In about 2000, Hornsby P2 was, at long last, fitted with one or (two?) intermediate timed trainstops, set at an excruciating 8km/h.

With remodelling of Hornsby in 2018, P2 was extended on straight track; were the intermediate trainstops still necessary?

Other locations they may or may not have fixed trainstops and/or timed trainstops entering a deadend, are
* Bondi Junction ESR
* Central ESR
* Martin ESR
* Kingsgrove ?
* Revesby ?
* East Hills P1 ?
* Macarthur P1 ?
* Chatswood Turnback ?
* Epping Turnback ?
* Eastwood no its, full overlap available.
* Liverpool no its, full overlap available.
  RTT_Rules Oliver Bullied, CME

Location: Dubai UAE
A photo of the front of the trains, and the buffer stop at Richmond seems to show some energy-absorbing hydraulic(?) plungers. It this correct, though shortage of space makes in likely that little energy will be absorbed.

Do the location of points and signals at the south end of the platform, allow bigger, longer buffer stops to be installed, including, perhaps, a fixed train stop at the stopping point?

Like Lindfield on the North Shore line? Between about 1928 and 2000, it wasn't though necessary to have this fixed train stop; fixed train stops have no moving parts, and would be very cheap compared to a moving trainstop. So why did it take so long to install one?

At Hornsby, Platform 2 ends in two "open to gauge" catch point, angled so that a train getting may well be foul of the Up Main line, not that any tests were carried out.

In about 2000, Hornsby P2 was, at long last, fitted with one or (two?) intermediate timed trainstops, set at an excruciating 8km/h.

With remodelling of Hornsby in 2018, P2 was extended on straight track; were the intermediate trainstops still necessary?

Other locations they may or may not have fixed trainstops and/or timed trainstops entering a deadend, are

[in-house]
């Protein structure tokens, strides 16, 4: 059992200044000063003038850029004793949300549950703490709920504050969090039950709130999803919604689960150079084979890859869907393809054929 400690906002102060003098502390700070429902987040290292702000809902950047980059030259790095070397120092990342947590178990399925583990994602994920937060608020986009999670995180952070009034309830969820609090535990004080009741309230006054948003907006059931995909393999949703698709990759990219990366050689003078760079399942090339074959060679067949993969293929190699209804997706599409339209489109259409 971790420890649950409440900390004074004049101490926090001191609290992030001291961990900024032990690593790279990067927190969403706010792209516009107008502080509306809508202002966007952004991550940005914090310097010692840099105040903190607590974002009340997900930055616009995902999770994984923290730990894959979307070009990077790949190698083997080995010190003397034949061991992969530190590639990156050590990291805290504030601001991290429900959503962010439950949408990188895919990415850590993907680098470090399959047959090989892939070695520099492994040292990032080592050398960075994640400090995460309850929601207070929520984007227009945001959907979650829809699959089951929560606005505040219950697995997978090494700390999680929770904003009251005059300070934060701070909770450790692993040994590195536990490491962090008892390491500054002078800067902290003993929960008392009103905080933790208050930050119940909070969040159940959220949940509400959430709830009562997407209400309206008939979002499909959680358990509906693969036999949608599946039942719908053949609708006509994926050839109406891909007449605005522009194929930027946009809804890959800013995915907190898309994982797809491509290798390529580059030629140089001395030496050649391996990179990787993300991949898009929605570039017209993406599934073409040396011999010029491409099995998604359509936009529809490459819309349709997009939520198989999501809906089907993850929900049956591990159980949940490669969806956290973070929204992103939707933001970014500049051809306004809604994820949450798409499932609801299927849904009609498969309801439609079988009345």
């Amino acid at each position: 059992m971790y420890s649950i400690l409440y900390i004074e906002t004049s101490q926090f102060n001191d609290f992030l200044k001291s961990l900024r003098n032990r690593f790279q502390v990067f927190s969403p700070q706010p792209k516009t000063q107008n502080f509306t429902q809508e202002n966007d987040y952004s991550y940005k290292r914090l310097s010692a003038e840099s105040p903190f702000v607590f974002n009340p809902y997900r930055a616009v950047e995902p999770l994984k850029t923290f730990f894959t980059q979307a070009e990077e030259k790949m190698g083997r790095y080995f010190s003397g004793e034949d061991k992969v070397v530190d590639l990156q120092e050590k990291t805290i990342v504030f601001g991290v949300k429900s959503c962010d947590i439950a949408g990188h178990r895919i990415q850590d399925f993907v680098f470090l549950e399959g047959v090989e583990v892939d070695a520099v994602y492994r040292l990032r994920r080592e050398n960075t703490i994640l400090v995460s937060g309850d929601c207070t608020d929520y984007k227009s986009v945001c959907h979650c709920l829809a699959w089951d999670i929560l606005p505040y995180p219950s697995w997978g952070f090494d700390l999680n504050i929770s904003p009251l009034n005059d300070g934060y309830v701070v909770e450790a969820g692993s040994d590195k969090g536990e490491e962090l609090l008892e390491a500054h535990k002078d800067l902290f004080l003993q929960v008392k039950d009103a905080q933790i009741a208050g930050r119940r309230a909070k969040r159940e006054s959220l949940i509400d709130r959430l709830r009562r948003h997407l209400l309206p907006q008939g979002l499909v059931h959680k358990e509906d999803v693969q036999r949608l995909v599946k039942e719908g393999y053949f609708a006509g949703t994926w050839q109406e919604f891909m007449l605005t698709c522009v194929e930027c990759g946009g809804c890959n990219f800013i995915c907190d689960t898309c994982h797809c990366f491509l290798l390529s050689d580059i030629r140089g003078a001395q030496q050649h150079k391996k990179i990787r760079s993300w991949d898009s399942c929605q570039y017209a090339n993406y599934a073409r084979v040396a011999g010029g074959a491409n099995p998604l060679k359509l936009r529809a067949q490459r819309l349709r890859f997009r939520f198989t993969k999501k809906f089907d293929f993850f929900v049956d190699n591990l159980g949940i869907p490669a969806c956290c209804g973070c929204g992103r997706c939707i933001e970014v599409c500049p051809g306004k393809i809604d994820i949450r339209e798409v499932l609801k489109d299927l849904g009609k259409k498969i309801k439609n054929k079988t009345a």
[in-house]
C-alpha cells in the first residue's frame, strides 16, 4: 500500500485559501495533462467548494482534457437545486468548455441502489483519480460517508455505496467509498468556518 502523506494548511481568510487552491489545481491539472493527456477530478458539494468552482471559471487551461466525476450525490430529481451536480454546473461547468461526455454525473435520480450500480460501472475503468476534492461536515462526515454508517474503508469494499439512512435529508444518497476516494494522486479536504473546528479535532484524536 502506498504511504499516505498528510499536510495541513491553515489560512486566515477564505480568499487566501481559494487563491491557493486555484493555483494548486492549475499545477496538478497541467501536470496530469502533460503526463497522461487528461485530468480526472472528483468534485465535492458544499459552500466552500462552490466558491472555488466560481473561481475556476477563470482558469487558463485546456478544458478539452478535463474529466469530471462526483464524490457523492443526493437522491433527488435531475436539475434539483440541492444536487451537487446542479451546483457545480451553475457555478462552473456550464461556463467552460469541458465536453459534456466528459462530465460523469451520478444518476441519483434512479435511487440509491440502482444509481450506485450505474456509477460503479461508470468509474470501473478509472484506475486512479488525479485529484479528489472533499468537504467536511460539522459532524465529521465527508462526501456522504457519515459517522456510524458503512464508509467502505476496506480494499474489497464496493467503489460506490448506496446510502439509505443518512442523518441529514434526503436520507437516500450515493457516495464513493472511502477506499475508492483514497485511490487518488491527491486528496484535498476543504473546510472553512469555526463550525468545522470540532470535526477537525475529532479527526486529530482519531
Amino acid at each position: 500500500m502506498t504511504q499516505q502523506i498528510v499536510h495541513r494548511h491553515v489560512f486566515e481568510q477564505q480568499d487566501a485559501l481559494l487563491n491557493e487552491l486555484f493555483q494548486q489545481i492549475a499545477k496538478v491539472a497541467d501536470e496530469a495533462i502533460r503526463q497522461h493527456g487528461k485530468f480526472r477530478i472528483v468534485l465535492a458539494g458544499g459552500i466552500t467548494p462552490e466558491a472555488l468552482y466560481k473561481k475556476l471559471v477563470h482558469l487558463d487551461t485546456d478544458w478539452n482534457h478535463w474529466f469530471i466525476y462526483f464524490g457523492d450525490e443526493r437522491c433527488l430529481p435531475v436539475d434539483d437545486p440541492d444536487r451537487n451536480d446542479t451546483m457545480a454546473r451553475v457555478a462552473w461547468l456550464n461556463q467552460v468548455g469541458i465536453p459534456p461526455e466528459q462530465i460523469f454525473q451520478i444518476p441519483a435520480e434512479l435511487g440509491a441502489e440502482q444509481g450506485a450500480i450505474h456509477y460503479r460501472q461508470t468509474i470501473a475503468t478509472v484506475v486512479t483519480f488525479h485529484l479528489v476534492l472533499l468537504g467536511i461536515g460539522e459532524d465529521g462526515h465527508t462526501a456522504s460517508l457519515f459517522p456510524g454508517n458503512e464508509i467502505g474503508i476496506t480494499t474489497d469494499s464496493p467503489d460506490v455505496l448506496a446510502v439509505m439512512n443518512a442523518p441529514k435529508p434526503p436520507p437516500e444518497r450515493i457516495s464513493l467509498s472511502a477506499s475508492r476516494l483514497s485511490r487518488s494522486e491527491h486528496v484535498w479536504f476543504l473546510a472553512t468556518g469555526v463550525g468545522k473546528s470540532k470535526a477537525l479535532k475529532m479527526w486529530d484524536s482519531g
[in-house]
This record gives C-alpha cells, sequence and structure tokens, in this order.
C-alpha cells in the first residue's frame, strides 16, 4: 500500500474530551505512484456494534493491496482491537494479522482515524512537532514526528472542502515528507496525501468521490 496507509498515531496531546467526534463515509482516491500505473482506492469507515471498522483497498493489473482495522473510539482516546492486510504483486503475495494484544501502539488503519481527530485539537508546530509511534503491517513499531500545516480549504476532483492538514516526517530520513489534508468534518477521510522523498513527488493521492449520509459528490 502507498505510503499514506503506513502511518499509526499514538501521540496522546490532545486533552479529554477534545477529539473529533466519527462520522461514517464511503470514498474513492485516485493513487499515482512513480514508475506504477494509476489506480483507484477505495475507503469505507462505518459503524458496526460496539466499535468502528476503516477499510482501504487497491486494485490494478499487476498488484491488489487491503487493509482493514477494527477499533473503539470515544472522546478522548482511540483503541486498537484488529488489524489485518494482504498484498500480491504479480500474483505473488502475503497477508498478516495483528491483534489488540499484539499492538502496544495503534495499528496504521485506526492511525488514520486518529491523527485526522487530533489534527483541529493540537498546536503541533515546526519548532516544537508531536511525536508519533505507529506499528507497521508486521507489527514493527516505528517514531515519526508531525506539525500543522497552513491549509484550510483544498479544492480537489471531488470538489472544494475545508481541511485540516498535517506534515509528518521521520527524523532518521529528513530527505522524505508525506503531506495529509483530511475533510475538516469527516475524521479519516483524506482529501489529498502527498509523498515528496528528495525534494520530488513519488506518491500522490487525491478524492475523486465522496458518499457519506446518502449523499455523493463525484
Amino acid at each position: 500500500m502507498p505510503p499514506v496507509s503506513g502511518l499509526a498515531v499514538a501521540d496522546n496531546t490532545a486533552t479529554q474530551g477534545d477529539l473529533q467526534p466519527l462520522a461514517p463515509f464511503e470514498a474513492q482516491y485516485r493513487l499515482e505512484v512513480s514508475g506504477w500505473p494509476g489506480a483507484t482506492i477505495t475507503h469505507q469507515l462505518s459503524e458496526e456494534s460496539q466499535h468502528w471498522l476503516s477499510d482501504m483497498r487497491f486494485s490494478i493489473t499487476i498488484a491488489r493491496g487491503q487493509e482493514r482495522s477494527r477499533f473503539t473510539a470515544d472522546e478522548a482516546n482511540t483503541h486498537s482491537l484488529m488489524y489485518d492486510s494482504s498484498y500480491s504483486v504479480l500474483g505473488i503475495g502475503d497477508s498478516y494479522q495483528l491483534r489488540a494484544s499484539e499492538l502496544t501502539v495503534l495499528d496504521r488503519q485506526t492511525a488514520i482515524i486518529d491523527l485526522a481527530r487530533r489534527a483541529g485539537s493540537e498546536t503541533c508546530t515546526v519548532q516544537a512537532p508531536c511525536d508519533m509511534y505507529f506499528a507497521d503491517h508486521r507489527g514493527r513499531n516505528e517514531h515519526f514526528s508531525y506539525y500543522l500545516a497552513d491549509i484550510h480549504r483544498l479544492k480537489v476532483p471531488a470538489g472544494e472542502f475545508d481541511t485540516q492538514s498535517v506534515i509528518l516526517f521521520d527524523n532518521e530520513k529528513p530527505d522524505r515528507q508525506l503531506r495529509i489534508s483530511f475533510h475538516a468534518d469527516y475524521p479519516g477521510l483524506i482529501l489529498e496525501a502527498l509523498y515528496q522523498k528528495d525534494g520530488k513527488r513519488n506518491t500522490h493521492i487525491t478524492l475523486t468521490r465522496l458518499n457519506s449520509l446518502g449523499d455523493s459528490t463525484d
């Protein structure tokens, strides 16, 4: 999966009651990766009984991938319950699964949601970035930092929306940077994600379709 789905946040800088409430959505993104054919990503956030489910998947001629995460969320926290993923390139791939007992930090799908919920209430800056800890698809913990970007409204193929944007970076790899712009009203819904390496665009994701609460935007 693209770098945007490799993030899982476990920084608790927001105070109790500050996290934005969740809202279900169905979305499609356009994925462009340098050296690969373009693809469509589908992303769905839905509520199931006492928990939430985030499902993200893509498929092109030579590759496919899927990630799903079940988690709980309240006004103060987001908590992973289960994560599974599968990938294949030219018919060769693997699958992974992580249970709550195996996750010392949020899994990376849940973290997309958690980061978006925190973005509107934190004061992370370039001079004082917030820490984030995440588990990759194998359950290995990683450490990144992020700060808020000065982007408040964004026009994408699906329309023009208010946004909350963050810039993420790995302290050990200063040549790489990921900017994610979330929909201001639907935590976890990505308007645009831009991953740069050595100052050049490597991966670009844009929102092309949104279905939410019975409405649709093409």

* Bondi Junction ESR
* Central ESR
* Martin ESR
* Kingsgrove ?
* Revesby ?
* East Hills P1 ?
* Macarthur P1 ?
* Chatswood Turnback ?
* Epping Turnback ?
* Eastwood no its, full overlap available.
* Liverpool no its, full overlap available.
awsgc24
Looking at the Google Maps, the train fits on the station with barely a few metres buffer. In the past trains were shorter and thus had this natural buffer but with a ~160m long train to fit on a
  KRviator Moderator

Location: Up the front
- Train, track and environmental were all normal.
RTT_Rules
The report doesn't say the train behaved normally. It simply says the train was intact and there was no evidence of rail head contamination. It also doesn't say the train was operated in accordance with extant rules and procedures, rather just that he knew them and was qualified for the route.

It would have helped matters immensely if the ATSB had included a screenshot of the datalogger parameters they downloaded. To do that takes all of 5 minutes from the time you actually get the file in hand, and I'm wondering why they didn't choose to include that.

Have a look at page 12 of the Preliminary report for the QR IMU that wen't off the end at Cleveland. That datalog extract shows everything you need to know to understand what happened. But not necessarily the why though.
  theanimal Chief Commissioner

ATSB report on this crash here: https://www.atsb.gov.au/media/5777209/ro-2018-004_final.pdf

SMH summary of Report: https://www.smh.com.au/national/nsw/dark-and-dizzy-sydney-trains-driver-recalls-moments-before-crash-20191230-p53njq.html
georges
yes well here i am waiting to see wally and sims apologise
  SinickleBird Chief Train Controller